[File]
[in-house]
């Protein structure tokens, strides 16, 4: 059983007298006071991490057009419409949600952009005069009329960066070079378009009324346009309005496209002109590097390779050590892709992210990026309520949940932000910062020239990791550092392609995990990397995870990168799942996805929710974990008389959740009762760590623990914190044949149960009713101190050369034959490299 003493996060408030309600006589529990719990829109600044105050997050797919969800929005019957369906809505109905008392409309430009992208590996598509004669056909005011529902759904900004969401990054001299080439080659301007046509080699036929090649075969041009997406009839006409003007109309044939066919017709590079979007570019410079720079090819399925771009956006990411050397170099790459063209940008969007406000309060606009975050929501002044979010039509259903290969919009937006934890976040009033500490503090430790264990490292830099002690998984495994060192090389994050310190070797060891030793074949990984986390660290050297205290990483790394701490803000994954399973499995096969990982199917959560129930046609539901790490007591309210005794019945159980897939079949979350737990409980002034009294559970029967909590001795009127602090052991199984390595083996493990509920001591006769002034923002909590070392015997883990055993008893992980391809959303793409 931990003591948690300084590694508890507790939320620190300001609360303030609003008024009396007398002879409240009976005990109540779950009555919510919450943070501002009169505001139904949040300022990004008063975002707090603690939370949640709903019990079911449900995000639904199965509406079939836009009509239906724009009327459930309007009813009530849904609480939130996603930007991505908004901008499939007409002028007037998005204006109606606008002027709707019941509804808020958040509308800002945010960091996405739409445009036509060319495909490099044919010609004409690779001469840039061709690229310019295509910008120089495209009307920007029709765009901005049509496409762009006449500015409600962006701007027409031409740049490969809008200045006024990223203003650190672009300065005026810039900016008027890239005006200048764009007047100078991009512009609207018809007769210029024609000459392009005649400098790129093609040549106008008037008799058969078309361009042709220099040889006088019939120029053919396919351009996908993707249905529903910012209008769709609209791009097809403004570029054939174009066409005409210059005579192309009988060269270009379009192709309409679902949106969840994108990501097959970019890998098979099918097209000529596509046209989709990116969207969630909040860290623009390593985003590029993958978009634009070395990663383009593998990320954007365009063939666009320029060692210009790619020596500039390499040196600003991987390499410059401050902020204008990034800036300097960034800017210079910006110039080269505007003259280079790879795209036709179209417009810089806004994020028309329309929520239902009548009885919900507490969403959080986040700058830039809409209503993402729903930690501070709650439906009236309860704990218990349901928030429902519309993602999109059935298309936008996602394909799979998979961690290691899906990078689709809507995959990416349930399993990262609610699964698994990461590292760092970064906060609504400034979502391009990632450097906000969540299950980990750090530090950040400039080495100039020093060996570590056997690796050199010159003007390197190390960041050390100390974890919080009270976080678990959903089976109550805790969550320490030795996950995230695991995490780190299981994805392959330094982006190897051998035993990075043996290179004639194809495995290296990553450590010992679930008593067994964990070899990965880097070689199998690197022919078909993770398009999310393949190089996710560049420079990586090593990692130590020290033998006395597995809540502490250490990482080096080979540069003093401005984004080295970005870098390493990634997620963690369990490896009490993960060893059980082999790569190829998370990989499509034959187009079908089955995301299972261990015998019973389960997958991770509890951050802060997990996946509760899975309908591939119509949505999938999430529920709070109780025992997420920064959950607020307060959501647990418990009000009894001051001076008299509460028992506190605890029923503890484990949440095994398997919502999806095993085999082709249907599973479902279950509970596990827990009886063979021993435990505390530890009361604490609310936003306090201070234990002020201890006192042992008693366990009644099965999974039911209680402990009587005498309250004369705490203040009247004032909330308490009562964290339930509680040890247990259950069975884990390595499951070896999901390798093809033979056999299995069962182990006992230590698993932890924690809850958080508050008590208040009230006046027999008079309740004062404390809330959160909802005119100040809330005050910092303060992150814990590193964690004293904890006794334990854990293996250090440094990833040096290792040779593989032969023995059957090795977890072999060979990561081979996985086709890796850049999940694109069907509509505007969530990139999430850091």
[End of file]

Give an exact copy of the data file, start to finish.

[in-house]
């Protein structure tokens, strides 16, 4: 059983007298006071991490057009419409949600952009005069009329960066070079378009009324346009309005496209002109590097390779050590892709992210990026309520949940932000910062020239990791550092392609995990990397995870990168799942996805929710974990008389959740009762760590623990914190044949149960009713101190050369034959490299 003493996060408030309600006589529990719990829109600044105050997050797919969800929005019957369906809505109905008392409309430009992208590996598509004669056909005011529902759904900004969401990054001299080439080659301007046509080699036929090649075969041009997406009839006409003007109309044939066919017709590079979007570019410079720079090819399925771009956006990411050397170099790459063209940008969007406000309060606009975050929501002044979010039509259903290969919009937006934890976040009033500490503090430790264990490292830099002690998984495994060192090389994050310190070797060891030793074949990984986390660290050297205290990483790394701490803000994954399973499995096969990982199917959560129930046609539901790490007591309210005794019945159980897939079949979350737990409980002034009294559970029967909590001795009127602090052991199984390595083996493990509920001591006769002034923002909590070392015997883990055993008893992980391809959303793409 931990003591948690300084590694508890507790939320620190300001609360303030609003008024009396007398002879409240009976005990109540779950009555919510919450943070501002009169505001139904949040300022990004008063975002707090603690939370949640709903019990079911449900995000639904199965509406079939836009009509239906724009009327459930309007009813009530849904609480939130996603930007991505908004901008499939007409002028007037998005204006109606606008002027709707019941509804808020958040509308800002945010960091996405739409445009036509060319495909490099044919010609004409690779001469840039061709690229310019295509910008120089495209009307920007029709765009901005049509496409762009006449500015409600962006701007027409031409740049490969809008200045006024990223203003650190672009300065005026810039900016008027890239005006200048764009007047100078991009512009609207018809007769210029024609000459392009005649400098790129093609040549106008008037008799058969078309361009042709220099040889006088019939120029053919396919351009996908993707249905529903910012209008769709609209791009097809403004570029054939174009066409005409210059005579192309009988060269270009379009192709309409679902949106969840994108990501097959970019890998098979099918097209000529596509046209989709990116969207969630909040860290623009390593985003590029993958978009634009070395990663383009593998990320954007365009063939666009320029060692210009790619020596500039390499040196600003991987390499410059401050902020204008990034800036300097960034800017210079910006110039080269505007003259280079790879795209036709179209417009810089806004994020028309329309929520239902009548009885919900507490969403959080986040700058830039809409209503993402729903930690501070709650439906009236309860704990218990349901928030429902519309993602999109059935298309936008996602394909799979998979961690290691899906990078689709809507995959990416349930399993990262609610699964698994990461590292760092970064906060609504400034979502391009990632450097906000969540299950980990750090530090950040400039080495100039020093060996570590056997690796050199010159003007390197190390960041050390100390974890919080009270976080678990959903089976109550805790969550320490030795996950995230695991995490780190299981994805392959330094982006190897051998035993990075043996290179004639194809495995290296990553450590010992679930008593067994964990070899990965880097070689199998690197022919078909993770398009999310393949190089996710560049420079990586090593990692130590020290033998006395597995809540502490250490990482080096080979540069003093401005984004080295970005870098390493990634997620963690369990490896009490993960060893059980082999790569190829998370990989499509034959187009079908089955995301299972261990015998019973389960997958991770509890951050802060997990996946509760899975309908591939119509949505999938999430529920709070109780025992997420920064959950607020307060959501647990418990009000009894001051001076008299509460028992506190605890029923503890484990949440095994398997919502999806095993085999082709249907599973479902279950509970596990827990009886063979021993435990505390530890009361604490609310936003306090201070234990002020201890006192042992008693366990009644099965999974039911209680402990009587005498309250004369705490203040009247004032909330308490009562964290339930509680040890247990259950069975884990390595499951070896999901390798093809033979056999299995069962182990006992230590698993932890924690809850958080508050008590208040009230006046027999008079309740004062404390809330959160909802005119100040809330005050910092303060992150814990590193964690004293904890006794334990854990293996250090440094990833040096290792040779593989032969023995059957090795977890072999060979990561081979996985086709890796850049999940694109069907509509505007969530990139999430850091």